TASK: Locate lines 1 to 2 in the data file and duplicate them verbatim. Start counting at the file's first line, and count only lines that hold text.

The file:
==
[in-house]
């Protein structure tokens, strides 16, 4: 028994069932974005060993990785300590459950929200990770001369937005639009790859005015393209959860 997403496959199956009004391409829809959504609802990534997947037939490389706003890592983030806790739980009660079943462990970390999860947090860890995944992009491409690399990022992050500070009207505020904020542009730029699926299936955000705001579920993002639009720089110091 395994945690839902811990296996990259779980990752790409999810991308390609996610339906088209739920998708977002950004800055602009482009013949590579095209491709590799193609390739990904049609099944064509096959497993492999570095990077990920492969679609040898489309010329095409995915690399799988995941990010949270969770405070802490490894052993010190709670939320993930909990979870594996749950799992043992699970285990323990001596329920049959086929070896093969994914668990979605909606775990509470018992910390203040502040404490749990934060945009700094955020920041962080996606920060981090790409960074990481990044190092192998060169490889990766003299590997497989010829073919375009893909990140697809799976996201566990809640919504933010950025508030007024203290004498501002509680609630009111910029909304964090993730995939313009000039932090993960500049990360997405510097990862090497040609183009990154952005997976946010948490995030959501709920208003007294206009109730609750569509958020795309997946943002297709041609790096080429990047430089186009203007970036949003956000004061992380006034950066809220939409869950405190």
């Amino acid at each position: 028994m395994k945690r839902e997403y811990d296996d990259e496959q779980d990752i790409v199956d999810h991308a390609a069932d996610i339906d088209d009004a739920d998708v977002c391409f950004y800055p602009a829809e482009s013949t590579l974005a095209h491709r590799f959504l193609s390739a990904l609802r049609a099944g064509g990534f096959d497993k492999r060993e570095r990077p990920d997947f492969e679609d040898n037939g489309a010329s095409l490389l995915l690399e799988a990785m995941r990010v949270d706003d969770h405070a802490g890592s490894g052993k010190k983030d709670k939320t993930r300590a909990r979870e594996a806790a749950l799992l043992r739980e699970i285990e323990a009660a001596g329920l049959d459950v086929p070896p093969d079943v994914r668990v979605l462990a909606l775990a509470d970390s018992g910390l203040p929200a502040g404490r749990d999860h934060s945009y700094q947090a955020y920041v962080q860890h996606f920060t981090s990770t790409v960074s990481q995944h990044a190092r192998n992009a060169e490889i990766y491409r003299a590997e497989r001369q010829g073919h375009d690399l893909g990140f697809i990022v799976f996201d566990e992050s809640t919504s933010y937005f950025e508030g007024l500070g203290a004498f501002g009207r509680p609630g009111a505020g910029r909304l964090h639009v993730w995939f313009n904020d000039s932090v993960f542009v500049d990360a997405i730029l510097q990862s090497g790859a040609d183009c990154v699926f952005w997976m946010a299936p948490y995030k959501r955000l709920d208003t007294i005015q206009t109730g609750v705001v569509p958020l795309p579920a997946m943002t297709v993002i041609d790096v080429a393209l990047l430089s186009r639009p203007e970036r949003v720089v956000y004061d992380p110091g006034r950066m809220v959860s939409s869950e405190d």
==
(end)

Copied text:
[in-house]
């Protein structure tokens, strides 16, 4: 028994069932974005060993990785300590459950929200990770001369937005639009790859005015393209959860 997403496959199956009004391409829809959504609802990534997947037939490389706003890592983030806790739980009660079943462990970390999860947090860890995944992009491409690399990022992050500070009207505020904020542009730029699926299936955000705001579920993002639009720089110091 395994945690839902811990296996990259779980990752790409999810991308390609996610339906088209739920998708977002950004800055602009482009013949590579095209491709590799193609390739990904049609099944064509096959497993492999570095990077990920492969679609040898489309010329095409995915690399799988995941990010949270969770405070802490490894052993010190709670939320993930909990979870594996749950799992043992699970285990323990001596329920049959086929070896093969994914668990979605909606775990509470018992910390203040502040404490749990934060945009700094955020920041962080996606920060981090790409960074990481990044190092192998060169490889990766003299590997497989010829073919375009893909990140697809799976996201566990809640919504933010950025508030007024203290004498501002509680609630009111910029909304964090993730995939313009000039932090993960500049990360997405510097990862090497040609183009990154952005997976946010948490995030959501709920208003007294206009109730609750569509958020795309997946943002297709041609790096080429990047430089186009203007970036949003956000004061992380006034950066809220939409869950405190």